Beauty and the Beast: Beyond the Mask

Rehearsing for a play while wearing masks — This is the next level of hard work and commitment Erin Pinsky, the producer of Beauty and the Beast, wanted to make clear: “The mask doesn’t define you.’’

There is so much more to wearing a mask than just being difficult. The mask is one small part of what you as a cast member is trying to do. The way you say the line can still create that same sort of laughter despite wearing the mask. The way that you speak it, the way that you move it can still create that reaction form the audience.

The actors strive to elicit the same empathy and love from the audience. “They rose to that challenge, and they were so resilient in the face of it,” Ms. Pinsky said. We all know the struggle of wearing masks during school.

Joel Barlow High School, 100 Black Rock Turnpike, Redding, presents Disney’s Beauty and the Beast on Friday evening Nov. 19 and Saturday, Nov. 20, with matinee and evening performances. You can see show times and ticket information below and by clicking on this link on the Joel Barlow High School website.

Now seeing that they have to wear these masks during the performance, the cast members have found a way to make it a little more fun and creative. They have color coded the masks to their specific characters and costumes.

Belle has her classic blue mask on and Morris, her father, has the same color to emphasize the family bond they have with each other. The cast and crew have actually taken the masks as an opportunity to invoke more artistic abilities to the production.

Naila Carter, who is playing the Wardrobe, believes that wearing the masks help the actors pay attention to the subtlety of their emotions and not rely on their facial expressions.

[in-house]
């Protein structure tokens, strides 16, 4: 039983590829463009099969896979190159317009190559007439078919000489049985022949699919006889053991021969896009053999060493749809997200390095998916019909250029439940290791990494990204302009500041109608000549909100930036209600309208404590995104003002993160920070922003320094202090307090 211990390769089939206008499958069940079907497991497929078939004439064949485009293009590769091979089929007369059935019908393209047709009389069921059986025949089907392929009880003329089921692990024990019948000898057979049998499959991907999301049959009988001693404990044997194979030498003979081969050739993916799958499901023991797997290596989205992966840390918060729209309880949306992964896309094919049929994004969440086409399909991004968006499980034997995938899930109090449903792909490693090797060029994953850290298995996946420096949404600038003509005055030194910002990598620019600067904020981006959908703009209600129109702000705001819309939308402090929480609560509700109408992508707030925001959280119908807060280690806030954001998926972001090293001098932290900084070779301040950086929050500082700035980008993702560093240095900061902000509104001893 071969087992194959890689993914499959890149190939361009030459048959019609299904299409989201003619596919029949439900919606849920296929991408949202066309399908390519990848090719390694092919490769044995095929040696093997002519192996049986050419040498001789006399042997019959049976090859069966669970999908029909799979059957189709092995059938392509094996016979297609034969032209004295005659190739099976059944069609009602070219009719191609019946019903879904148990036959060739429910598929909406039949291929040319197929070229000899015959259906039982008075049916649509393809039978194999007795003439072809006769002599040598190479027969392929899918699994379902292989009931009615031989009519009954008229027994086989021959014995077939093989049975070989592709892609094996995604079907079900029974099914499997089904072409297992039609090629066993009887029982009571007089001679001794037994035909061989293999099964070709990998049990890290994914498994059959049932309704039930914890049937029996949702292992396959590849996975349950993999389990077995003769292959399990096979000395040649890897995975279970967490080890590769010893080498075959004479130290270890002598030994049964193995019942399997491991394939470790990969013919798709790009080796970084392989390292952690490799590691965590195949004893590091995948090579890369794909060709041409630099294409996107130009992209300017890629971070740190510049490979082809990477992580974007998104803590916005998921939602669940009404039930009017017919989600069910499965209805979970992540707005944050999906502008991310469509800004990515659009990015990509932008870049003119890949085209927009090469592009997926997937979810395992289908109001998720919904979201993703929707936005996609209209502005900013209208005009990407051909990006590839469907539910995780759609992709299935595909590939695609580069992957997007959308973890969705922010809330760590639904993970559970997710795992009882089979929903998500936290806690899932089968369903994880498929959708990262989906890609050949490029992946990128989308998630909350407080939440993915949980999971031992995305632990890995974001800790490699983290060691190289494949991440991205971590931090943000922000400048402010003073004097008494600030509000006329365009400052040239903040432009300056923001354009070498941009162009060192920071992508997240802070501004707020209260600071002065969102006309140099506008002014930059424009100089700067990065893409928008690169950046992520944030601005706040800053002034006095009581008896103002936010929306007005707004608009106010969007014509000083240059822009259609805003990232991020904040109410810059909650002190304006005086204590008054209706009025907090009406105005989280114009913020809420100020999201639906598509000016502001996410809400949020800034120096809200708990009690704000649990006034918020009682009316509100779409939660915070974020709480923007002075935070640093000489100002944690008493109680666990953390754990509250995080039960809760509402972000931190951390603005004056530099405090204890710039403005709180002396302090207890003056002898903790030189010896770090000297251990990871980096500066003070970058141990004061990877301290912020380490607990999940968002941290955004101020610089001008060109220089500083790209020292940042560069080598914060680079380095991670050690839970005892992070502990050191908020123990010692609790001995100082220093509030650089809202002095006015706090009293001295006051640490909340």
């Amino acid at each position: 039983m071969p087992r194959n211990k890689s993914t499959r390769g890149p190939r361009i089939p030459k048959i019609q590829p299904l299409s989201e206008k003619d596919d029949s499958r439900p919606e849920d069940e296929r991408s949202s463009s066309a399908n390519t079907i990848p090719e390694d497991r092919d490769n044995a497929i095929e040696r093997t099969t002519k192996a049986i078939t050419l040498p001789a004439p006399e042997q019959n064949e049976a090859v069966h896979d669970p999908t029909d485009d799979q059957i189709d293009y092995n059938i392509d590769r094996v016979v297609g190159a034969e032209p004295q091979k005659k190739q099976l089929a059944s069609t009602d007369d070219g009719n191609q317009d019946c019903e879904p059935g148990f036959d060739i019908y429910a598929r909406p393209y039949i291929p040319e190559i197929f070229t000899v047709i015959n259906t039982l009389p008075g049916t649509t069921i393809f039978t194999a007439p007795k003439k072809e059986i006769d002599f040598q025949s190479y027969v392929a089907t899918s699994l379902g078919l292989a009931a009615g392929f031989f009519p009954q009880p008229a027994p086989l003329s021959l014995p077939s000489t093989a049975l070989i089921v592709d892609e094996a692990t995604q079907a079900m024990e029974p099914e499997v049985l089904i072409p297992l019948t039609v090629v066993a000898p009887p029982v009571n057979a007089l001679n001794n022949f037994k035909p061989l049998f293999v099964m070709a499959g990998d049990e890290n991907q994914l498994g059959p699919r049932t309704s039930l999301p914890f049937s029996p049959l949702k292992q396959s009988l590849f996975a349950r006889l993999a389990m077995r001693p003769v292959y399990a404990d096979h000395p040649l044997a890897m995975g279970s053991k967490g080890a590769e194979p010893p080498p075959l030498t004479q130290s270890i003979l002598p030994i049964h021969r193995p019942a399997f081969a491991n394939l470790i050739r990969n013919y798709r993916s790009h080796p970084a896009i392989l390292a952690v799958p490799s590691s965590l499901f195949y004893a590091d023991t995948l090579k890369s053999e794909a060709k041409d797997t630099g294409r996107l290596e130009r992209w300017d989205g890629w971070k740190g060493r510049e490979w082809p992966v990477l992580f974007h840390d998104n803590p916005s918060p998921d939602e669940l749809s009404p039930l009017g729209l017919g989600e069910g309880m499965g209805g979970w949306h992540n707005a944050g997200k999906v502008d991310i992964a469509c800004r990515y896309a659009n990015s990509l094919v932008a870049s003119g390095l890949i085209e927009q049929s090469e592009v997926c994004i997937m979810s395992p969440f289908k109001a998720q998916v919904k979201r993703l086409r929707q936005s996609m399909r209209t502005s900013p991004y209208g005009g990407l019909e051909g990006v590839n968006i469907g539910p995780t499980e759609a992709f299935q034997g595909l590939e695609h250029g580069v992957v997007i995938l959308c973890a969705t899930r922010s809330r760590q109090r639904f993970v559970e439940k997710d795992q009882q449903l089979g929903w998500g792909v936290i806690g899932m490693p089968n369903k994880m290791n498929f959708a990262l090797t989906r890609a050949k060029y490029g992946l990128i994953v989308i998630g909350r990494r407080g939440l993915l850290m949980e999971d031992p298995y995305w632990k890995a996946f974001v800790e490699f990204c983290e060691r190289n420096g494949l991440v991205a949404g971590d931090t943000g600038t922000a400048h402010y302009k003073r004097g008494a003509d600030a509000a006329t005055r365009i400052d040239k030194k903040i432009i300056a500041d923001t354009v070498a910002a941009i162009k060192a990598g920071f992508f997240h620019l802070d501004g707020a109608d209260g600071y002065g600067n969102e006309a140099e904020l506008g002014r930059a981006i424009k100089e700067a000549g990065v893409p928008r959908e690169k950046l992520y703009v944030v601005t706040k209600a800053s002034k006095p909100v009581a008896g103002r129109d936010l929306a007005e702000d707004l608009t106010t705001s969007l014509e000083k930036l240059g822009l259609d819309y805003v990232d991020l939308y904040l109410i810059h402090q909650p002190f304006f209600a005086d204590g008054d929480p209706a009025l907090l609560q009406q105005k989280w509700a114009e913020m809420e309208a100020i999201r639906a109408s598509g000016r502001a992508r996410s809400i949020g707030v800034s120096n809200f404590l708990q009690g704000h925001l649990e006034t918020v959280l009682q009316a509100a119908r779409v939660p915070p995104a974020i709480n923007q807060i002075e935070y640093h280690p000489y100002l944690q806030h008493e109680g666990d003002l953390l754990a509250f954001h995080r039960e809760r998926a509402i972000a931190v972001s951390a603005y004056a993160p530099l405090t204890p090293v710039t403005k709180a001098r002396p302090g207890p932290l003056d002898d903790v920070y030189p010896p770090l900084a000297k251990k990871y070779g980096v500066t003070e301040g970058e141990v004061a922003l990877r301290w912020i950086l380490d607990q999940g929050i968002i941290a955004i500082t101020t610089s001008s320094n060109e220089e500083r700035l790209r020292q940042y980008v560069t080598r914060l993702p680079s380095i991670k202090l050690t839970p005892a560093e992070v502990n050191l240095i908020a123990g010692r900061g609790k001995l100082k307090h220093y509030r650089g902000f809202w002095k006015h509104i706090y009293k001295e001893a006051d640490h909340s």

“We are able to learn each other’s different styles of acting,” Naila said. The process of acting in masks has helped the cast to learn different ways to read each other’s reactions. “You would think it would be hard to read each other’s emotions with the mask on, but at this point it has been pretty easy,” said Naila.

For the last two months the cast and crew has worked on this production. The actors’ efforts are really about diligence towards their performance. The student production is about “creating a world for the audience,” said Ms. Pinsky.

The cast and crew have been so invested in their craft, that they care so much about wanting to put on the best production they can. “Despite the circumstances, we’re putting on a big show,’’ Ms. Pinsky said.

It’s a fact that Beauty and the Beast is a big show. With all the big costumes and big sets, it’s a huge deal to just be able to put on this type of show despite the masks.

Belle has overcome the gender normalities in her town by believing in herself. This just tells us that “We all can do hard things” said Ms. Pinsky.

Go support your fellow classmates and Easton and Redding students. And as all performers say, “Sit back, relax, and enjoy the show.”

Tickets are Still Available

Please “Be Our Guest!” Performances run:

  • Friday, Nov. 19 at 7 p.m.
  • Saturday, Nov. 20 at 2 p.m. and 7 p.m.

Tickets are $15 for adults and $10 for students and senior citizens.

Please use the following link to purchase your tickets: http://jbhs.booktix.com/

You can email Producer Erin Pinsky with any questions at epinsky@er9.org.

Photo at top: Beauty and the Beast comes to the Joel Barlow High School stage. — Meghan Cormier Photography

image_pdfimage_print